And it has been this that has led to a backlog in the system and longer turnaround times for tests than we want to be the case.
Now as this is a UK wide system, we are not able to resolve this on our own. And the issues are impacted by demand elsewhere in the UK.
To that end, I had a conference call, a constructive conference call, last night with Matt Hancock, UK Health Secretary and Dido Harding, who is head of the UK testing system, to seek firstly assurances that Scotland is and will continue to get fair access to the UK wide laboratory capacity and also to discuss how we can resolve these issues. I hope to see improvement in next few days, but of course I will continue to provide updates.
I also, and this takes me into the slightly technical bit of the briefing, I want to provide some context before providing today’s update for the number of people in hospital with Covid.
Now, if you cast your mind back a couple of weeks now I think if you are one of the regular viewers of this briefing, I indicated then we were looking at how we report on numbers of people in hospital.
Under that measure, the one we have been using up until now, lots of people are classified as being Covid patients, even if they have recovered from Covid and are now being treated for a condition that is unrelated to it.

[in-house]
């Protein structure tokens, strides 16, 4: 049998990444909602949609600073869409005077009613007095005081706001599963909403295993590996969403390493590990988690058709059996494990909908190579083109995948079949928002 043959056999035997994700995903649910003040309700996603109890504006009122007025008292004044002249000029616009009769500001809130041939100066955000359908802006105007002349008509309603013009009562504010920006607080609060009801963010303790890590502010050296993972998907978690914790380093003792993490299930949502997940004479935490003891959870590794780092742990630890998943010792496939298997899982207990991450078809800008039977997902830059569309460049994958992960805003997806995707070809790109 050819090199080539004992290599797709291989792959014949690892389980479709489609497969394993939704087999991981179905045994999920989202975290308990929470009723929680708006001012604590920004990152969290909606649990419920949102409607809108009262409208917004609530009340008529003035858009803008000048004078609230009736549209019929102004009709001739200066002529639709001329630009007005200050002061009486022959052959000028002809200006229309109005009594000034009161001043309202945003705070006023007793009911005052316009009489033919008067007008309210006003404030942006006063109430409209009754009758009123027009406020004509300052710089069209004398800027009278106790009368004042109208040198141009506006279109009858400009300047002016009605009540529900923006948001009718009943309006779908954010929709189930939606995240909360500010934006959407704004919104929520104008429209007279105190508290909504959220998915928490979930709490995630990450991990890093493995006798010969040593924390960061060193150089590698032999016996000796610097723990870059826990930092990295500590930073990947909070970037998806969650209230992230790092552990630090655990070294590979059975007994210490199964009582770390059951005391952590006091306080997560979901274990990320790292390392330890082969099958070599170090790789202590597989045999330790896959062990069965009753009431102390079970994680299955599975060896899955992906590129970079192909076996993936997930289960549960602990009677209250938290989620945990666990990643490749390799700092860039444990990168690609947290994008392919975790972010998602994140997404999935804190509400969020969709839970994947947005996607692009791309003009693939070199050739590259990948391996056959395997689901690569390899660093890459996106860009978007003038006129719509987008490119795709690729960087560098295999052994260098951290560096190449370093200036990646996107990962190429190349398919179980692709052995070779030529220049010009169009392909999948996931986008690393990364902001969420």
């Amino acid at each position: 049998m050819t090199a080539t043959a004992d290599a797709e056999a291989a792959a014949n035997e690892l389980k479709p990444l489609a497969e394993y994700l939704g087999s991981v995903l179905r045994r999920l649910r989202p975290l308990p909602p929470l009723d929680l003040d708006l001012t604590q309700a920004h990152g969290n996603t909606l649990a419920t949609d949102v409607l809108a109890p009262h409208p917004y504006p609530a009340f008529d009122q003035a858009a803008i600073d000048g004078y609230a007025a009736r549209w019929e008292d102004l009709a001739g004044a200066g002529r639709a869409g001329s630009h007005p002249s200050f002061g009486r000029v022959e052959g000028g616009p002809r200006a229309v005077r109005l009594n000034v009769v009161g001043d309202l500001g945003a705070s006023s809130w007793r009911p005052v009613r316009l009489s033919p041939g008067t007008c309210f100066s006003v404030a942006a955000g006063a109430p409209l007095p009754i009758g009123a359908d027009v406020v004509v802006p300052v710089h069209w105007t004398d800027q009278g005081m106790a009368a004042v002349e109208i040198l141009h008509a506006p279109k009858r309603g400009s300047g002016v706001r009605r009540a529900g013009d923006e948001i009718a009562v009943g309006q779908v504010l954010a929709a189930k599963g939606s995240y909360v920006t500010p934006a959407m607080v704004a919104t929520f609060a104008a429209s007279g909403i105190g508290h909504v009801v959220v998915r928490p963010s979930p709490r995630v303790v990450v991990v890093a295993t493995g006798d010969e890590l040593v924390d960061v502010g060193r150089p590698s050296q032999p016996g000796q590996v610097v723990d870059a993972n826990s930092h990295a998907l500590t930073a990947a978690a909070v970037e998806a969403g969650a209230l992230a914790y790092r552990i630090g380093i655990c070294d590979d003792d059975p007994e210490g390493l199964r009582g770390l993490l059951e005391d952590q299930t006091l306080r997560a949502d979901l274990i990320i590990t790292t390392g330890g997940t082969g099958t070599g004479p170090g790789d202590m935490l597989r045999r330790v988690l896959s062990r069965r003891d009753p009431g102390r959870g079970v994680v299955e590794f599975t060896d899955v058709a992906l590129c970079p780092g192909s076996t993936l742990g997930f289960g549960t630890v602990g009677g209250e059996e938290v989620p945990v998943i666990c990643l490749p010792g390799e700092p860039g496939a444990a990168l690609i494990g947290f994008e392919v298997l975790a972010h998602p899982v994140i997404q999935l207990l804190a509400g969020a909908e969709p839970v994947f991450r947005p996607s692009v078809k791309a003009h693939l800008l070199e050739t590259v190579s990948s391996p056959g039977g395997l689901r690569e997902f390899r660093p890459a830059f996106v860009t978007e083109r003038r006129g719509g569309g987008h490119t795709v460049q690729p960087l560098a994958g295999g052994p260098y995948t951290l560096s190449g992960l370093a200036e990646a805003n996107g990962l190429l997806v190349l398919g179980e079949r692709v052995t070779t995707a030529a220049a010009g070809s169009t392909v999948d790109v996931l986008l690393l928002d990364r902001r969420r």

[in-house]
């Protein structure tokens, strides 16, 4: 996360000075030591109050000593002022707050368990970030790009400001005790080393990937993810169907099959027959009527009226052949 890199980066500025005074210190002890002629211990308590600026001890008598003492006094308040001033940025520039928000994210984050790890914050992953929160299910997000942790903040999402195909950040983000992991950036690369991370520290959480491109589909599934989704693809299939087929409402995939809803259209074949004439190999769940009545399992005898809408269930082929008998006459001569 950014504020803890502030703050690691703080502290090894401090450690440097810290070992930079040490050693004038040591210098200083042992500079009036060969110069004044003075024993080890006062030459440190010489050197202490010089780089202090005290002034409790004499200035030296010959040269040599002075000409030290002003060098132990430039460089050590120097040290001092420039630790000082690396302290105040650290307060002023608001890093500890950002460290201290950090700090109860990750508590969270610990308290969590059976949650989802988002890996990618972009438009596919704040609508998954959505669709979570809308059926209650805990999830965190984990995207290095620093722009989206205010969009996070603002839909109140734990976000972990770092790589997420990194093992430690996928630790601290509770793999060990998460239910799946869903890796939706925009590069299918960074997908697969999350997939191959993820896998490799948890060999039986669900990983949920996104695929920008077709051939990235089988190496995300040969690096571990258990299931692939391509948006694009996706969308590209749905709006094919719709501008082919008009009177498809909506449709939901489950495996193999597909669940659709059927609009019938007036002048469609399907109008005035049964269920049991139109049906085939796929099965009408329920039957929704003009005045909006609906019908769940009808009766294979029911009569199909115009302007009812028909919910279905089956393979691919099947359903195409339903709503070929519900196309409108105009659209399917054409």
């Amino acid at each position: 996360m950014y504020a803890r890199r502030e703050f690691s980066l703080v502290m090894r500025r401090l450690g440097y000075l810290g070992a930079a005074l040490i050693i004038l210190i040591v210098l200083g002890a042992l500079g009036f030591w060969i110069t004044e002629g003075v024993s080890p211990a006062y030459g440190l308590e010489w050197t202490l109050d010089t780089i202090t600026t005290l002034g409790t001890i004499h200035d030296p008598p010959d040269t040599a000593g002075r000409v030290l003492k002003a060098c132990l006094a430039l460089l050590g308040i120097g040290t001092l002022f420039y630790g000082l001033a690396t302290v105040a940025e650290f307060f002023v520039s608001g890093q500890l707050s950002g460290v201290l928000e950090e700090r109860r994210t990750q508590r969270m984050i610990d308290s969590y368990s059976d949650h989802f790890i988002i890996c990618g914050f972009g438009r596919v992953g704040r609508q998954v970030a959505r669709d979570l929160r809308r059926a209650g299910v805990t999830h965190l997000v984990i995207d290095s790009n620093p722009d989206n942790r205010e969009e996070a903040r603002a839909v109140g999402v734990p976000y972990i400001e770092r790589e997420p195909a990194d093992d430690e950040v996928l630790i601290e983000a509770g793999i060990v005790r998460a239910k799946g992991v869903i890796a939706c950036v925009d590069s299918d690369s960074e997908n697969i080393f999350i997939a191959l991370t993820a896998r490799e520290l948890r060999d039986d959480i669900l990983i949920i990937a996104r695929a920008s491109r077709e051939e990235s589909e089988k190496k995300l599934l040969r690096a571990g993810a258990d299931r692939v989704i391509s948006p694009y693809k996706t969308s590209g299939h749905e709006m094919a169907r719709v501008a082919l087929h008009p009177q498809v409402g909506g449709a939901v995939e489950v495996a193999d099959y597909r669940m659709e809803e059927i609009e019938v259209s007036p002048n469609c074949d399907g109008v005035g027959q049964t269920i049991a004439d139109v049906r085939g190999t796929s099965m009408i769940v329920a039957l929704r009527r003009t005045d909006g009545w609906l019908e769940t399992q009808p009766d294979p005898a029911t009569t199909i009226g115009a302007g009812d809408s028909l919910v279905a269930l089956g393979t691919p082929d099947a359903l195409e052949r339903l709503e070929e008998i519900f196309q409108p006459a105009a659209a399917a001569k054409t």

That old measure was providing accurate information at the peak the epidemic of this first phase back in the year when there were 1,500 Covid patients in hospital.
But as the pandemic has progressed, we have been reporting a higher number of hospital cases than is probably justified and that’s the issue I alluded to a couple of weeks ago.
For example in late August, Scotland officially accounted for almost one third of the hospital patients with Covid in the UK – despite having one twelfth of the UK’s population, and a relatively low incidence of the virus at that stage.
To try to ensure we are no longer counting patients who no longer really have Covid, we are from now, and I’ll report under the new measurement today, but then regularly from tomorrow, we’re moving to a new definition.